2008Sestak I, Forbes JF, Edwards R, Howell A, Cuzick J, 'Timing and severity of prominent side effects of anastrozole and tamoxifen', EJC Supplements, Berlin, Germany (2008) [E3]
CitationsWeb of Science - 1
2008Forbes JF, Cuzick J, Buzdar A, Howell A, Baum M, 'ATAC: 100 month median follow-up (FU) shows continued superior efficacy and no excess fracture risk for anastrozole (A) compared with tamoxifen (T) after treatment completion', Breast Cancer Research and Treatment, San Antonio, TX (2008) [E3]
2008Grimison PS, Australian New Zealand Breast Cancer Trials Group, Coates AS, Forbes JF, Cuzick J, Furnival C, et al., 'Tamoxifen (TAM) for the prevention of breast cancer: Importance of specific aspects of health-related quality of life (HRQL) to global health status in the ANZ BCTG substudy of IBIS-1 (ANZ 92P1)', Journal of Clinical Oncology, Chicago, ILL (2008) [E3]
2007Forbes JF, Cuzick J, Buzdar A, Howell A, Baum M, 'ATAC: 100 month median follow-up (FU) shows continued superior efficacy and no excess fracture risk for anastrozole (A) compared with tamoxifen (T) after treatment completion', Breast Cancer Research and Treatment, San Antonio, TX. (2007) [E3]
CitationsWeb of Science - 1
2007Juraskova I, Butow P, Lopez AL, Seccombe M, Smith B, Coates A, et al., 'Improving informed consent in clinical trials: A randomised controlled trial of a decision aid for women invited to participate in a breast cancer prevention trial (IBIS-II)', Breast Cancer Research and Treatment, San Antonio, TX. (2007) [E3]
DOI10.1007/s10549-007-9793-3
2007Pienkowski T, Pegram M, Forbes JF, Valero V, Eiermann W, Von Minckwitz G, et al., 'BCIRG 007: First overall survival analysis of randomized phase III trial of trastuzumab plus docetaxel with or without carboplatin as first line therapy in HER2 amplified metastatic breast cancer (MBC)', European Journal of Cancer Supplements (ECCO 14 Abstract Book), Barcelona, Spain (2007) [E3]
DOI10.1016/s1359-6349(07)70860-1
2006Finn RS, Dering J, Ginther C, Wilson CA, Raab G, Pawlicki M, et al., 'Expression of EGFR ligands betacellulin and tenascin C are associated with molecular response following gefitinib treatment in women with primary breast cancer.', BREAST CANCER RESEARCH AND TREATMENT, San Antonio, TX (2006)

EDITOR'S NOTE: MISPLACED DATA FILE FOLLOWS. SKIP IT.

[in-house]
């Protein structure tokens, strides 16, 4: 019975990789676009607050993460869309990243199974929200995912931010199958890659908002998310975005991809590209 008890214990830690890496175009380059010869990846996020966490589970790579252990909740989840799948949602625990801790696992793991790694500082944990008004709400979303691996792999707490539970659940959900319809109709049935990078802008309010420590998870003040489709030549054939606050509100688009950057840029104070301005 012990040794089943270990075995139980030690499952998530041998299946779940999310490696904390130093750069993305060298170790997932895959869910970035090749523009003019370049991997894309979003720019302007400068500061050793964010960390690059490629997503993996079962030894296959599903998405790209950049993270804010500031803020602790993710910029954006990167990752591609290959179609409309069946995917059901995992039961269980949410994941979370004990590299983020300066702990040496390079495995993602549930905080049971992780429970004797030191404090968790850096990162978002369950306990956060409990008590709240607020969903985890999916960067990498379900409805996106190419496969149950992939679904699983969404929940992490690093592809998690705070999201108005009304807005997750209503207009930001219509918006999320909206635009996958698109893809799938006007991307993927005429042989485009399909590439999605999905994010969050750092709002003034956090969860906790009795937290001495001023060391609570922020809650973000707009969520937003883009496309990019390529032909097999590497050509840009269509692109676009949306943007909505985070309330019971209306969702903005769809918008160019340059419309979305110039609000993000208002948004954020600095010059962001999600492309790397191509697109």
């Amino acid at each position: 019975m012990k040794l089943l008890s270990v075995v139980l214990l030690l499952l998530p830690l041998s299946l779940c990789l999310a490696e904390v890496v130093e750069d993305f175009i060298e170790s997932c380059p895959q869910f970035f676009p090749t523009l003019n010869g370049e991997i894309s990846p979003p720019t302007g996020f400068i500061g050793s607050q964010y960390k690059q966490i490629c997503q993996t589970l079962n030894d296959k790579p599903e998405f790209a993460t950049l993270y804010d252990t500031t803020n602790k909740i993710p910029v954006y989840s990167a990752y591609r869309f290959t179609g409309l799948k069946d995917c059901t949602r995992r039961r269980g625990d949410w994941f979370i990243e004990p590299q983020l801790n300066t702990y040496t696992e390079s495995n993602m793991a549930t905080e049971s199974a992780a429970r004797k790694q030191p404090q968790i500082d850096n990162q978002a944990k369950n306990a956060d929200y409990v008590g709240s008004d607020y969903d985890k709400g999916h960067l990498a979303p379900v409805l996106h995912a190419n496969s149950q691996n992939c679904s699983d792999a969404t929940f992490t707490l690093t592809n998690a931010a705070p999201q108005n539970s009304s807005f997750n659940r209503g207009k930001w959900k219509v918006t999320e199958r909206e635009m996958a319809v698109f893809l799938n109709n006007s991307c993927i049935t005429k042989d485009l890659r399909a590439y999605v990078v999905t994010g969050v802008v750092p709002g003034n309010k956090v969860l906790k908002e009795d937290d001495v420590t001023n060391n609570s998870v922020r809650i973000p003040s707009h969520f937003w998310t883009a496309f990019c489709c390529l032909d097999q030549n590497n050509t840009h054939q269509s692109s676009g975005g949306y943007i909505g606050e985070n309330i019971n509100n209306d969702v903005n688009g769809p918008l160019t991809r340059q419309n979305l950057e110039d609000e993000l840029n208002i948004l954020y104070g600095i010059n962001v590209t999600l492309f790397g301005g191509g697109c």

Author URL
2006Sestak I, Forbes J, Roseann K, Edwards R, Howell A, Cuzick J, 'Comparison of side-effect profiles during active treatment versus follow-up in the IBIS-1 tamoxifen prevention study.', BREAST CANCER RESEARCH AND TREATMENT, San Antonio, TX (2006)
Author URL
2006Gao JN, Forbes JF, Warren RML, Cuzick J, Howell A, D'Este C, Warren-Forward H, 'Change in marnmographic density after cessation of tamoxifen: results from international breast cancer intervention study I (IBIS I).', BREAST CANCER RESEARCH AND TREATMENT, San Antonio, TX (2006)
Author URL
Co-authorsHelen Warren-Forward, Catherine Deste
2006Reaby LL, Forbes JF, Snyder R, Young L, Coates A, 'The Australian New Zealand breast cancer trials group (ANZ BCTG) consumer advisory panel: building a powerful fellowship to increase participation in breast cancer clinical trials.', BREAST CANCER RESEARCH AND TREATMENT, San Antonio, TX (2006)
Author URL
2006Gao JN, Warren R, Forbes JF, Warren-Forward H, D'Este C, 'Reproducibility of visual assessment of mammographic density.', BREAST CANCER RESEARCH AND TREATMENT, San Antonio, TX (2006)
Author URL
Co-authorsCatherine Deste, Helen Warren-Forward